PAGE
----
Japan, the world’s second largest economy with the third biggest Internet population, and the many, many early adopters of technology inhabiting this nation could be heaven for the domestic cell phone industry. And it was for years, until sales started slowing dangerously (minus 30% last fiscal year), and the overall population is poised to shrink and age dramatically in the future.
These two developments made a handful of Japanese cell phone makers think about moving away from creating all those fancy Nippon-only phones they’ve been producing for years. Now NEC and Panasonic seem to be finally ready to export some models – as early as next fiscal year, according to Japan’s biggest business newspaper Nikkei.
It’s more of a comeback in both cases. NEC stopped international cell phone sales in 2006, but apparently wants to enter Europe in the third or fourth quarter next year. And they have quite big plans: Priced between $200 and $300, one million phones are expected to be sold in the first 12 months (Nokia sells 1.26 million phones per day, but still, this doesn’t sound bad).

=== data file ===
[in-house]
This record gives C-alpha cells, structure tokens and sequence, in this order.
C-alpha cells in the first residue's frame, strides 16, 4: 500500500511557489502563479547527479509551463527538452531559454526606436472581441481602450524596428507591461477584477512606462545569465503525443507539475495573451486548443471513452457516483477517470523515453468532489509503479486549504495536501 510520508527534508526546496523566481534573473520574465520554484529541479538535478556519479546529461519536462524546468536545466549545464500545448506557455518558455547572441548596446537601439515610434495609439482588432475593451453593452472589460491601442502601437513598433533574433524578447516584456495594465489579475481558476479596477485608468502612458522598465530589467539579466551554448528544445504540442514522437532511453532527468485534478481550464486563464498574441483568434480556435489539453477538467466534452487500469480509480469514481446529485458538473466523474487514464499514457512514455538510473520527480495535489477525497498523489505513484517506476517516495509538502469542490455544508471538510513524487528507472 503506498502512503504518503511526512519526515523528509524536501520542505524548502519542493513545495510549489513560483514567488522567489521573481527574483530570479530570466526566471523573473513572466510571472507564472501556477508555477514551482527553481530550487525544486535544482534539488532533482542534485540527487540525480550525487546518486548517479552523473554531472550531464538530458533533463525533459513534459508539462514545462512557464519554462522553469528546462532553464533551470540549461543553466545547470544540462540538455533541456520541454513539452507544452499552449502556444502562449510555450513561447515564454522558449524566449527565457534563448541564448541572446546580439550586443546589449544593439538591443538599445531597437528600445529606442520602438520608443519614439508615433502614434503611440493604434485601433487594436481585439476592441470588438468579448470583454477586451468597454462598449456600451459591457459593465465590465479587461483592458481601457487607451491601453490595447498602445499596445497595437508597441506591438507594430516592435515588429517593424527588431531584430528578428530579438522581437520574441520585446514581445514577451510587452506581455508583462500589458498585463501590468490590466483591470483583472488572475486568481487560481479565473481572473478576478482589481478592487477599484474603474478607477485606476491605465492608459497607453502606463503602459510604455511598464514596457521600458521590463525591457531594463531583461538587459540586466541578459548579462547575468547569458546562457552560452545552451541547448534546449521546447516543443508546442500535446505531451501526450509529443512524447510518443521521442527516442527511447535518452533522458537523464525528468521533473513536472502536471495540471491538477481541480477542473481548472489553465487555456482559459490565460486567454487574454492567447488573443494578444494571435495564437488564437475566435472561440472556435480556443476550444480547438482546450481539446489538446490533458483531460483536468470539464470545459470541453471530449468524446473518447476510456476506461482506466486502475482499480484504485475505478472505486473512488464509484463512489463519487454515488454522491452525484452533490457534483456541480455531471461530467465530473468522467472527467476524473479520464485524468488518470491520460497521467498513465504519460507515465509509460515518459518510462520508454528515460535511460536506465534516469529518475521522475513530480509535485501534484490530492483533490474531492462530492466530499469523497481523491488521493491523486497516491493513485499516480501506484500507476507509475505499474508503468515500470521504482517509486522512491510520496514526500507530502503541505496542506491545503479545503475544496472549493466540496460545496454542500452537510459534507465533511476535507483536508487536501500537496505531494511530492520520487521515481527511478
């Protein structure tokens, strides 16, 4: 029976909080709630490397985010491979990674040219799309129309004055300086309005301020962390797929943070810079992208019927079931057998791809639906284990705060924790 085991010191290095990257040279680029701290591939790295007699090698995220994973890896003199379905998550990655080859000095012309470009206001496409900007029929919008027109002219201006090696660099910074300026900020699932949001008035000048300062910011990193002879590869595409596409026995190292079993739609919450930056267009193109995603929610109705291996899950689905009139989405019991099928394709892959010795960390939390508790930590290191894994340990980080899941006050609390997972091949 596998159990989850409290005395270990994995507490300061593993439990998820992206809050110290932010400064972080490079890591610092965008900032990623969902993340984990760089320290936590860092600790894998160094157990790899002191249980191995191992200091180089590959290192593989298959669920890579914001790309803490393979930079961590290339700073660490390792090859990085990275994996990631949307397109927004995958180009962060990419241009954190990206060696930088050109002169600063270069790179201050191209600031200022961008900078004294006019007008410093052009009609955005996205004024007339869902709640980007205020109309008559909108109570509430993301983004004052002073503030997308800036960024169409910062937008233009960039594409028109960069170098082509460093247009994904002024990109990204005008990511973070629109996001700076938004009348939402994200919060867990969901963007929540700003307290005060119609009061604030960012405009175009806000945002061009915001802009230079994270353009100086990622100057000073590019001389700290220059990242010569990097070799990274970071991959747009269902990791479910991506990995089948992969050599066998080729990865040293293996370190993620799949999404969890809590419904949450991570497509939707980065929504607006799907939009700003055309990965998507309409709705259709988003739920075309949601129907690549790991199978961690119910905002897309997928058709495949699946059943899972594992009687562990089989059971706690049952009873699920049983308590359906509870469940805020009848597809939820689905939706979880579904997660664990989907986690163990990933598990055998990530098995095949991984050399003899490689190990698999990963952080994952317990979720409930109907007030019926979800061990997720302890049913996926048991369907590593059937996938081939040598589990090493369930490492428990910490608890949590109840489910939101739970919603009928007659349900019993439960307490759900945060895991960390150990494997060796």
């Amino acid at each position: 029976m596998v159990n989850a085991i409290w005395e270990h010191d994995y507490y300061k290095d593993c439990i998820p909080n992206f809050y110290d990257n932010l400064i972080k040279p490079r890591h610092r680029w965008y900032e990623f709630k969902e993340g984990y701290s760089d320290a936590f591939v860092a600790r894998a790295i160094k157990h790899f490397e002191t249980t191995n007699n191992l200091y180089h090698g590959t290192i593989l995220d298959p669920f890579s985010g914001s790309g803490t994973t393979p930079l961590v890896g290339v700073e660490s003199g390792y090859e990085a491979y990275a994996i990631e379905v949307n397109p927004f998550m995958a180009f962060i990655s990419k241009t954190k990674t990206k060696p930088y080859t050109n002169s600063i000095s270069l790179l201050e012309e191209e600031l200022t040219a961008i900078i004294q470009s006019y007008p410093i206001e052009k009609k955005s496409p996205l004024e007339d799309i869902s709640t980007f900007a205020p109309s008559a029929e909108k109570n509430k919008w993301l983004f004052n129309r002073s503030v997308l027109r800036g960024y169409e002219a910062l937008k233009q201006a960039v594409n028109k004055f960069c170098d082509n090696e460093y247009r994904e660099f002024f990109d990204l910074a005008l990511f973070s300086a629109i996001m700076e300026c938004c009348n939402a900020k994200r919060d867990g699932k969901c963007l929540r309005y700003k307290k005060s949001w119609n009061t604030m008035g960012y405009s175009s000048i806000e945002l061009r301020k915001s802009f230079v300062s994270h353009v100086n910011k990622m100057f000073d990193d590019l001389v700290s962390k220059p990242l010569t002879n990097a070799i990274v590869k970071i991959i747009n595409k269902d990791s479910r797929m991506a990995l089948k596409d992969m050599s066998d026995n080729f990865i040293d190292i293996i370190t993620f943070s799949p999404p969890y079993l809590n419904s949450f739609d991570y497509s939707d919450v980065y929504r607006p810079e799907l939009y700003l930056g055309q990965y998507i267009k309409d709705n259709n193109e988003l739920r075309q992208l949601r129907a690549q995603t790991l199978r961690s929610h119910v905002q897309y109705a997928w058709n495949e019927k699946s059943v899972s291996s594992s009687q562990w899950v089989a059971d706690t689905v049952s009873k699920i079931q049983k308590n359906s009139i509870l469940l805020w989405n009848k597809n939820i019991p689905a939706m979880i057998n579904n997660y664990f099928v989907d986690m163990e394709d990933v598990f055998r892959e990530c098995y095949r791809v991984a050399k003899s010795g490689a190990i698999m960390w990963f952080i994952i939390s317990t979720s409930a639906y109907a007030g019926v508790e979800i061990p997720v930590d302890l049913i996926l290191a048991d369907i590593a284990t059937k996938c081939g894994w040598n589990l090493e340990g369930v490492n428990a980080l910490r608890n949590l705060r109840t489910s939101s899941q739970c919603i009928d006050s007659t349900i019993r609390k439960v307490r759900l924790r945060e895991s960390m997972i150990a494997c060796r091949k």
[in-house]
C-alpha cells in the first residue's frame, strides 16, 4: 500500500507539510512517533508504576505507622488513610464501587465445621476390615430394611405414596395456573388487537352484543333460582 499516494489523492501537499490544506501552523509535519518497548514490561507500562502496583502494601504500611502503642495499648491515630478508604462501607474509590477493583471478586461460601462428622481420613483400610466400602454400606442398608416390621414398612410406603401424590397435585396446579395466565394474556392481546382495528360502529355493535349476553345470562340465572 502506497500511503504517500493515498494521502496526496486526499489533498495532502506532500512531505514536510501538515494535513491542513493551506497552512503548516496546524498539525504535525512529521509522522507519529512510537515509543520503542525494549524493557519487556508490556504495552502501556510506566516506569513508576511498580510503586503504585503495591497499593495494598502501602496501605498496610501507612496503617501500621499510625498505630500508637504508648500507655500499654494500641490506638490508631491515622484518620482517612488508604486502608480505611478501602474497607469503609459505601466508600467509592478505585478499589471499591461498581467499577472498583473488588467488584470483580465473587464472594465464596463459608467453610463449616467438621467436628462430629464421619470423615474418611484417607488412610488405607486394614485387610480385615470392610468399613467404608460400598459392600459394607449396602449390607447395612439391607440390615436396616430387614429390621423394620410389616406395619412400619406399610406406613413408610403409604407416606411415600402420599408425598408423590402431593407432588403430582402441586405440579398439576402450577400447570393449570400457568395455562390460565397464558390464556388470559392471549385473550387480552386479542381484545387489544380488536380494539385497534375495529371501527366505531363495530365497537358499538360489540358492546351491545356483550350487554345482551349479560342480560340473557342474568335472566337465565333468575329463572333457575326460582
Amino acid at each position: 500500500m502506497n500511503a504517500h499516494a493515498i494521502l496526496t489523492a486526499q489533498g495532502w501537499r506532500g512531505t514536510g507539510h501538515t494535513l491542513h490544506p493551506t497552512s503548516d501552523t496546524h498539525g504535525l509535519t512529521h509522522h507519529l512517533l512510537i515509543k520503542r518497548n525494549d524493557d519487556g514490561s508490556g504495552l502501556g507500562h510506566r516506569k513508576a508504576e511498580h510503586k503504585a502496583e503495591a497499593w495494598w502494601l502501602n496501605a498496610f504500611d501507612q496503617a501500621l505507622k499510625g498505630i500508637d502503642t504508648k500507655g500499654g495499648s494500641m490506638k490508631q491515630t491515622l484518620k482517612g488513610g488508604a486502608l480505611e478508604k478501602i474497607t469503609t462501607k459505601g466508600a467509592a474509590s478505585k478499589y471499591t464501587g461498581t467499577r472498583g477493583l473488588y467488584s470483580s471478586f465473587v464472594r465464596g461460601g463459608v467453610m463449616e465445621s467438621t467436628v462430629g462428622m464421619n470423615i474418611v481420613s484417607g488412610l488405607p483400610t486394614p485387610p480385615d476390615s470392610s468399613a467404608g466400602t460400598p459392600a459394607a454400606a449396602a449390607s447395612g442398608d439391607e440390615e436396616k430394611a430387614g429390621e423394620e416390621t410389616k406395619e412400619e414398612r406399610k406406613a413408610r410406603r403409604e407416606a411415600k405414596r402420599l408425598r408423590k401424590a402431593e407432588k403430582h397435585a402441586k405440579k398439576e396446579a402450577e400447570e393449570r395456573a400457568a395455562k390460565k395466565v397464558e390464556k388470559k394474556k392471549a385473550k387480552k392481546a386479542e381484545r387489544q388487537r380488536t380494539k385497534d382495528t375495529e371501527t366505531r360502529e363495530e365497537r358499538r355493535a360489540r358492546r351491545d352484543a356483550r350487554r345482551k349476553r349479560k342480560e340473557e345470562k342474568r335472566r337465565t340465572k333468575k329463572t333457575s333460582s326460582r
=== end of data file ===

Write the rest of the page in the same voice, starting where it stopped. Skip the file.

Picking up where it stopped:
The NEC 931N pictured above may be one sexy candidate, for example (it’s a Wi-Fi cell-phone featuring a maximum performance of 54MBps, a rotating 3-inch touch screen and an 8MP camera).
Panasonic Mobile Communications is now also rumored to try offsetting shrinking demand in Japan with stepped up sales overseas, even though the company hasn’t made official announcements yet. And as I blogged earlier this year, Sharp entered China in 2008 and plans to increase sales of cell phones outside Japan by 150% to 4 million units next year.
Via Nikkei [registration required, paid subscription]